Jill’s Picks

My Private Property by Mary Ruefle
The Primary Colors by Alexander Theroux
The Secondary Colors by Alexander Theroux
Essays by Henry D. Thoreau, a fully annotated edition. Edited by Jeffrey S. Cramer. Particularly the essay “Autumnal Tints”
Bluets by Maggie Nelson
Colors in Fashion edited by Jonathan Faiers and Mary Westerman Bulgarella
Pure Sea Glass: discovering nature’s vanishing gems by Richard LaMotte
Fairfield Porter: the collected poems with selected drawings. Edited by John Yau with David Kermani
Colors Passing Through Us by Marge Piercy
The Book of Greens: a cook’s compendium by Jenn Louis with Kathleen Squires
The Artist Who Painted A Blue Horse by Eric Carle

Listener’s Picks

Farming While Black: Soul Fire Farm’s practical guide to liberation on the land by Leah Penniman
The Day the Crayons Came Home by Drew Daywait
Colour: travels through the paintbox by Victoria Finlay
The Color Purple by Alice Walker
Red Badge of Courage by Stephen Crane
What Color is Love by Joan Walsh Anglund
Frederick by Leon Lionni
Artists Handbook and Materials Methods by Robert Mayer
Hailstones and Halibut Bones by Mary O’Neill

The Point: Books About Colors

This month’s book show on The Point with Mindy Todd featured books that were inspired by colors in some way. Mindy and I were joined by Laura Reckford, Executive Director of the Falmouth Art Center. As I found out pretty quickly, there are a mountain of books having to do with colors in one way or another. From wallpapers to gardens to fashion to essays and poetry. As always, many thanks to all the listeners who called in with their suggestions. Indeed, Laura and I had so many titles we did not get to, we are going to do part two of this show on September 30th! Below you will find the titles we did have time for, including all of the listener picks. If you missed the show, you can always listen online at WCAI.

Laura’s Picks

Blue Dog by George Rodrigue and Lawrence S. Freundlich
The Wild Party, the lost classic, by Joesph Moncure March, Drawings by Art Spiegelman
Colors, (a bound volume of all 13 issues of a magazine that Maira Kalman worked with her husband Tibor Kalman) by Tibor Kalman, edited by Maira Kalman.
Black & White and Dead All Over by John Darnton
Ninth Street Women: Lee Krasner, Elaine de Kooning, Grace Hartigan, Joan Mitchell, and Helen Frankenthaler : five painters and the movement that changed modern art by Mary Gabriel
Cape Cod Gardens & Houses with photography by Taylor Lewis, text by Catherine Fallin (also Martha’s Vineyard Gardens & Houses; and Nantucket Gardens & Houses)
Life Colors Art, fifty years of painting by Peter Busa
And mentioned in passing these classics: Green Eggs & Ham by Dr. Seuss; The Color Purple by Alice Walker, The Red Badge of Courage by Stephen Crane, The Scarlet Letter by Nathaniel Hawthorne, A Study in Scarlet by Arthur Conan Doyle (a caller mentioned this book too) and The Great Gatsby by F. Scott Fitzgerald (for the color green used throughout the book, especially for the green light near Daisy Buchanan’s house, the color of money and representing his hopes for the future)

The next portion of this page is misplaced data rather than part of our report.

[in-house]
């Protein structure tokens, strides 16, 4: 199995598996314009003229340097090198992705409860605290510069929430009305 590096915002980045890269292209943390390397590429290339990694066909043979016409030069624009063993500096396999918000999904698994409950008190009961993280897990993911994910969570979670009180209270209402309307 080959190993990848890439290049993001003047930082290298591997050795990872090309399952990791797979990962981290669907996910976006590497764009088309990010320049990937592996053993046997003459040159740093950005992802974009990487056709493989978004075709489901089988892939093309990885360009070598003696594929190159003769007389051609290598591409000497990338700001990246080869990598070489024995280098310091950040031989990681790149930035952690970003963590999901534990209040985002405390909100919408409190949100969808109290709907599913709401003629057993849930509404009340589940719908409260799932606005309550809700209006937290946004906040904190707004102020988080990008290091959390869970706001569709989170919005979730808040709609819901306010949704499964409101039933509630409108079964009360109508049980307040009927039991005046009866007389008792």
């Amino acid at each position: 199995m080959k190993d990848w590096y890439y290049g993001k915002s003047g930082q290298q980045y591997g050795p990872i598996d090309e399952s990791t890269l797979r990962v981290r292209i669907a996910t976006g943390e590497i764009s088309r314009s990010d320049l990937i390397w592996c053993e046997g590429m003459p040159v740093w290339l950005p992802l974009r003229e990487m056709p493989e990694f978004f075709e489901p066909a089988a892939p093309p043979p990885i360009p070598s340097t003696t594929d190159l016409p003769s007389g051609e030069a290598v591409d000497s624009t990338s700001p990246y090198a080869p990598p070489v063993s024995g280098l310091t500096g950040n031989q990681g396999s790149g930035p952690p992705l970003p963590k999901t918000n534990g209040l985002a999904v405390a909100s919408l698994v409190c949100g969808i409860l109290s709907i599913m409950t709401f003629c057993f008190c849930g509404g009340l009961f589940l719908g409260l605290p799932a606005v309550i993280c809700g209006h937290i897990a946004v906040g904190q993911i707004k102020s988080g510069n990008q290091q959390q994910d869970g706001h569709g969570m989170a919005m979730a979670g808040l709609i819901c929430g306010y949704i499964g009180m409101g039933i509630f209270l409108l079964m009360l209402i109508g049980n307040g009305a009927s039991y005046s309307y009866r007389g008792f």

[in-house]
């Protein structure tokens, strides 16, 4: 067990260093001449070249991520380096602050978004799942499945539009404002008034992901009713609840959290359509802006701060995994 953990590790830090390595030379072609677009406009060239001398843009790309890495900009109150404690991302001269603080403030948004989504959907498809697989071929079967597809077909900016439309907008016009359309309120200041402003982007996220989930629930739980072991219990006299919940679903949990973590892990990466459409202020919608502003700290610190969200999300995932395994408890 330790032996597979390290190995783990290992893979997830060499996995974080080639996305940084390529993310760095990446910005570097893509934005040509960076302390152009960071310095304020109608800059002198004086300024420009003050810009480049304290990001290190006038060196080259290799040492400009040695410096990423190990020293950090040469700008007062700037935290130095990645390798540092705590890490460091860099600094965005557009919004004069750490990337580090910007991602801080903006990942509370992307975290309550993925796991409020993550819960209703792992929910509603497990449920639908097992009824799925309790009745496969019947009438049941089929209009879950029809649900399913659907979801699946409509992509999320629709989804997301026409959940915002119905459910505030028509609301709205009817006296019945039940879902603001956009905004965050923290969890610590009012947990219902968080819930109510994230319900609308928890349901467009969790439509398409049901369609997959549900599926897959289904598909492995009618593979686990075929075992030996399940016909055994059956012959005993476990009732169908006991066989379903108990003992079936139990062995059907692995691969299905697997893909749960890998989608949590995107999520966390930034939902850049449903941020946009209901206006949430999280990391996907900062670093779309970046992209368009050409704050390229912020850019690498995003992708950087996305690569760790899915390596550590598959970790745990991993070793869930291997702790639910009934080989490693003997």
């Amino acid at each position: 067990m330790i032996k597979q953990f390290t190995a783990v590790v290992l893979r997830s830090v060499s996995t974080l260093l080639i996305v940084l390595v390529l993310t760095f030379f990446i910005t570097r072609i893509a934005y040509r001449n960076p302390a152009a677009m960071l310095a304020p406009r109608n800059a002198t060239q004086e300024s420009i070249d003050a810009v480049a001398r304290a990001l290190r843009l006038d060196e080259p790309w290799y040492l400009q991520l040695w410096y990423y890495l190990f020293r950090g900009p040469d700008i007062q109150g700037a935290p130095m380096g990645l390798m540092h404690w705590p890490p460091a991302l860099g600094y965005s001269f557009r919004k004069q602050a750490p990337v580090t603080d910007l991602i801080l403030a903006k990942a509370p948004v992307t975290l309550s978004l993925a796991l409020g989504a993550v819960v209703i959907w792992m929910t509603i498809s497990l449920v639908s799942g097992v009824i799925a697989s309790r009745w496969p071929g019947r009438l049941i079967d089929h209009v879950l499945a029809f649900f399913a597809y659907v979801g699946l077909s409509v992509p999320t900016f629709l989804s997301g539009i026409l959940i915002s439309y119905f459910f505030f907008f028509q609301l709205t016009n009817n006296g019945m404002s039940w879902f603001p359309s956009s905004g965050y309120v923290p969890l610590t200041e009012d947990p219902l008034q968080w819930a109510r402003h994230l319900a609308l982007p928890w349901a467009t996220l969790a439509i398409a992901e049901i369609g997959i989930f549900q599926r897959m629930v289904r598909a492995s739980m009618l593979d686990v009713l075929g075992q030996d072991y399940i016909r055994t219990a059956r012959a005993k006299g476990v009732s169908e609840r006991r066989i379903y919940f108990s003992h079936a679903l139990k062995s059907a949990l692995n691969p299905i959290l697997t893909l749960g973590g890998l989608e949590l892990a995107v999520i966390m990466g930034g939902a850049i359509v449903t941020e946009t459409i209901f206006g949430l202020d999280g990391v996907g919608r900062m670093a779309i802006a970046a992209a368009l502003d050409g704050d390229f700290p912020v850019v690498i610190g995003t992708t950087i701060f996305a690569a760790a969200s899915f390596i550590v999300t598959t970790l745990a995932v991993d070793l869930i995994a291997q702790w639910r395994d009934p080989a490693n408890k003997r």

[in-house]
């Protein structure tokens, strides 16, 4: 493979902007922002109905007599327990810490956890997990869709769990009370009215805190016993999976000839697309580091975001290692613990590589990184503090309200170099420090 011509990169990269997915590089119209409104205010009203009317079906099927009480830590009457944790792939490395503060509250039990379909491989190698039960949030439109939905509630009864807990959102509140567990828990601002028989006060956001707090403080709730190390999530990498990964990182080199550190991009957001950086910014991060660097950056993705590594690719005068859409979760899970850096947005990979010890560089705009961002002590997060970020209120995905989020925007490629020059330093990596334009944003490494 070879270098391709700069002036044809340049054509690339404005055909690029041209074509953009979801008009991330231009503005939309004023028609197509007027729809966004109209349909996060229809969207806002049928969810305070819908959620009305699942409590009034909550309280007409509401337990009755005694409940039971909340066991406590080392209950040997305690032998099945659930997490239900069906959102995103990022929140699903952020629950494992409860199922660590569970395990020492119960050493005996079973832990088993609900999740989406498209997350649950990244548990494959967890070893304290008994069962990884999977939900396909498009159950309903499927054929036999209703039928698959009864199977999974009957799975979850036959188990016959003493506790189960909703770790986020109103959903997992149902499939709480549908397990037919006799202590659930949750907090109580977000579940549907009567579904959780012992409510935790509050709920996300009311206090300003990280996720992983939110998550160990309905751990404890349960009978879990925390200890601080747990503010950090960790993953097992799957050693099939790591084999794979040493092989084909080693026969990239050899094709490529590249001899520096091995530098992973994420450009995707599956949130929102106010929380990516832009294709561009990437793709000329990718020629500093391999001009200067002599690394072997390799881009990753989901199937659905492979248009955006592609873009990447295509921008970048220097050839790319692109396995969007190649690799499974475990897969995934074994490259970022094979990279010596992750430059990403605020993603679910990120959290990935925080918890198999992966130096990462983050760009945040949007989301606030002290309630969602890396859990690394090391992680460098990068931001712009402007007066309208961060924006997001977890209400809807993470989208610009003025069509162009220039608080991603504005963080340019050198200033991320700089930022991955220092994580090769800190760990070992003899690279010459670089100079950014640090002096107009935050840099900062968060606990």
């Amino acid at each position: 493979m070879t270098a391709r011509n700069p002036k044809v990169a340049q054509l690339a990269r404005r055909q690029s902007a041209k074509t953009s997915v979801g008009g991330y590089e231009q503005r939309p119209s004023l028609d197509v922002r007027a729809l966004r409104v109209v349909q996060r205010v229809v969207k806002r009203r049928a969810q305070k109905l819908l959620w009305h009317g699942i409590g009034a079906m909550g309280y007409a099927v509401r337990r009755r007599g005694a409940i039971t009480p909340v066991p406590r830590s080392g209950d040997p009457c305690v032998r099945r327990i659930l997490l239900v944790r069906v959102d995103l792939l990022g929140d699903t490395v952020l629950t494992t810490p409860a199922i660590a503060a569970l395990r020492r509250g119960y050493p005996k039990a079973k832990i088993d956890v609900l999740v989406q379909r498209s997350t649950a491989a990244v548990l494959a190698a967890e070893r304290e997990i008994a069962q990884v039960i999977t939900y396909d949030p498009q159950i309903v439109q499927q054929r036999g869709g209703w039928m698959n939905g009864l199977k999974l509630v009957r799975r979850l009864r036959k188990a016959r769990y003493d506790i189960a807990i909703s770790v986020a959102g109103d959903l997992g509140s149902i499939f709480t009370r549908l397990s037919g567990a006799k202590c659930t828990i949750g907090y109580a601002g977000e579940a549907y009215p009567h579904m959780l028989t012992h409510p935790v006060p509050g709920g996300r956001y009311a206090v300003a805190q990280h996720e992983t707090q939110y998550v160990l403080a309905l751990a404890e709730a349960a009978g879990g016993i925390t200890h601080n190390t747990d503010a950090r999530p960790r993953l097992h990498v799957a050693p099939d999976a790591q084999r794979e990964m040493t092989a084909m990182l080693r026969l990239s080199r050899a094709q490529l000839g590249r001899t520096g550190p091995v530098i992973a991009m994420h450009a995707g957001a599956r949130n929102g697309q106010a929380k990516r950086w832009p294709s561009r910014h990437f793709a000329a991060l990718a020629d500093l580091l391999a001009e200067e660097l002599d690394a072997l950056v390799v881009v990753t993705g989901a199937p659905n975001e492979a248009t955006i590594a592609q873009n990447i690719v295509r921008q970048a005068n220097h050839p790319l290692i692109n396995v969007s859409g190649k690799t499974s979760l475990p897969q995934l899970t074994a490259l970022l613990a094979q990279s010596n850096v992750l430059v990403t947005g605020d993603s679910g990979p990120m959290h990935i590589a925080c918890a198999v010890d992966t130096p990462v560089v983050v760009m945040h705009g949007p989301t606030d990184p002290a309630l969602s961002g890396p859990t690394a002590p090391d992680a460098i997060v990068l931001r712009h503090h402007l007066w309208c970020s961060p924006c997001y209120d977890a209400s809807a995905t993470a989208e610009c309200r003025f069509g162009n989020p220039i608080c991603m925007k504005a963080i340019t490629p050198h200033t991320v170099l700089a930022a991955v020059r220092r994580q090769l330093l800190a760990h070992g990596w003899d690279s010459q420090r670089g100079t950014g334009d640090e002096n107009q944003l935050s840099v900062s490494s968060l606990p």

Jill’s Picks

On Being Blue: a philosophical inquiry by William Gass (a caller recommended this book too)
Sara Berman’s Closet by Maira Kalman and Alex Kalman
My Private Property by Mary Ruefle (Includes 11 meditations on different colors for different kinds of sadness.)
Women in Clothes by Sheila Heti, Heidi Julavits, Leanne Shapton & 639 others
The Wallpaper Book by Geneviève Brunet
“The Yellow Wallpaper” by Charlotte Perkins Gilman can be found in The Art of the Short Story, edited by Dana Gioia and R.S. Gwynn
The Green Ray by Jules Verne
The Secret Lives of Color by Kassia St. Clair (A caller recommended this too.)
The Gardener’s Color Palette by Tom Fischer with photographs by Clive Nichols

Picture Books

Pantone: Colors, Illustrations by Helen Dardik
The Blue Hour by Isabelle Simler
Blue by Laura Vaccaro Seeger

Listener Picks

Pitidoe the Color Maker by Glen Dines. There is a Youtube video of this story being read aloud, if you would like to see the book.

On Being Blue: a philosophical inquiry by William Gass
Here is the quote our listener sent:
“Of the colors, blue and green have the greatest emotional range. Sad reds and melancholy yellows are difficult to turn up. Among the ancient elements, blue occurs everywhere: in ice and water, in the flame as purely as in the flower, overhead and inside caves, covering fruit and oozing out of clay. Although green enlivens the earth and mixes in the ocean, and we find it, copperish, in fire; green air, green skies, are rare. Gray and brown are widely distributed, but there are no joyful swatches of either, or any of exuberant black, sullen pink, or acquiescent orange. Blue is therefore most suitable as the color of interior life. Whether slick light sharp high bright thin quick sour new and cool or low deep sweet dark soft slow smooth heavy old and warm: blue moves easily among them all, and all profoundly qualify our states of feeling.”